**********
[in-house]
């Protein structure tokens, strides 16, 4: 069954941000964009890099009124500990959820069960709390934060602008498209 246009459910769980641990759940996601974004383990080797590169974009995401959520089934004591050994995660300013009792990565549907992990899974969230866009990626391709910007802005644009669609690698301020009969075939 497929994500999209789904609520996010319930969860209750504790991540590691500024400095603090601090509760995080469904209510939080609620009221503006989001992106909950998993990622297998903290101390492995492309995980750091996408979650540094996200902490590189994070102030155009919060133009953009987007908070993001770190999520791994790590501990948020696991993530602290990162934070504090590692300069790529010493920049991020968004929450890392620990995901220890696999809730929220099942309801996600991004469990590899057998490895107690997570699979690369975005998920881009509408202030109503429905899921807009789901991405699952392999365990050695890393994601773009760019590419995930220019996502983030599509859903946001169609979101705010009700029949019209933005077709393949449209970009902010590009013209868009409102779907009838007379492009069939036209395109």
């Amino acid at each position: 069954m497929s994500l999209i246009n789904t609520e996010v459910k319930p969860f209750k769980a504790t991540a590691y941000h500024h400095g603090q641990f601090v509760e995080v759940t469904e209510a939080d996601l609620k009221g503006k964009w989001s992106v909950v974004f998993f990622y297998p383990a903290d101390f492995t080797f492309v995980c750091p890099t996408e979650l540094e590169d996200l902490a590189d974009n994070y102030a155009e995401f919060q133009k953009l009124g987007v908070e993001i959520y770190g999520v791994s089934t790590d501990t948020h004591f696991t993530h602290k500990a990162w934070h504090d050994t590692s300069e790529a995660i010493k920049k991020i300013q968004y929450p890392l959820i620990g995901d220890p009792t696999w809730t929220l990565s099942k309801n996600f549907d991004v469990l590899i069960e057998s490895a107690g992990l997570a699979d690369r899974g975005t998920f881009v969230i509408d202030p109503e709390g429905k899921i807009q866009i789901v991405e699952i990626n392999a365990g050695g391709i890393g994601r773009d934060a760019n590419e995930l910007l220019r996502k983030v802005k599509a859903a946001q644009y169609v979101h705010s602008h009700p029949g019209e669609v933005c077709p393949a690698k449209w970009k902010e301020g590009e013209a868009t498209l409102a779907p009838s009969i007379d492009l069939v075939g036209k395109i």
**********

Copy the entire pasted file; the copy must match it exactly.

[in-house]
């Protein structure tokens, strides 16, 4: 069954941000964009890099009124500990959820069960709390934060602008498209 246009459910769980641990759940996601974004383990080797590169974009995401959520089934004591050994995660300013009792990565549907992990899974969230866009990626391709910007802005644009669609690698301020009969075939 497929994500999209789904609520996010319930969860209750504790991540590691500024400095603090601090509760995080469904209510939080609620009221503006989001992106909950998993990622297998903290101390492995492309995980750091996408979650540094996200902490590189994070102030155009919060133009953009987007908070993001770190999520791994790590501990948020696991993530602290990162934070504090590692300069790529010493920049991020968004929450890392620990995901220890696999809730929220099942309801996600991004469990590899057998490895107690997570699979690369975005998920881009509408202030109503429905899921807009789901991405699952392999365990050695890393994601773009760019590419995930220019996502983030599509859903946001169609979101705010009700029949019209933005077709393949449209970009902010590009013209868009409102779907009838007379492009069939036209395109």
């Amino acid at each position: 069954m497929s994500l999209i246009n789904t609520e996010v459910k319930p969860f209750k769980a504790t991540a590691y941000h500024h400095g603090q641990f601090v509760e995080v759940t469904e209510a939080d996601l609620k009221g503006k964009w989001s992106v909950v974004f998993f990622y297998p383990a903290d101390f492995t080797f492309v995980c750091p890099t996408e979650l540094e590169d996200l902490a590189d974009n994070y102030a155009e995401f919060q133009k953009l009124g987007v908070e993001i959520y770190g999520v791994s089934t790590d501990t948020h004591f696991t993530h602290k500990a990162w934070h504090d050994t590692s300069e790529a995660i010493k920049k991020i300013q968004y929450p890392l959820i620990g995901d220890p009792t696999w809730t929220l990565s099942k309801n996600f549907d991004v469990l590899i069960e057998s490895a107690g992990l997570a699979d690369r899974g975005t998920f881009v969230i509408d202030p109503e709390g429905k899921i807009q866009i789901v991405e699952i990626n392999a365990g050695g391709i890393g994601r773009d934060a760019n590419e995930l910007l220019r996502k983030v802005k599509a859903a946001q644009y169609v979101h705010s602008h009700p029949g019209e669609v933005c077709p393949a690698k449209w970009k902010e301020g590009e013209a868009t498209l409102a779907p009838s009969i007379d492009l069939v075939g036209k395109i």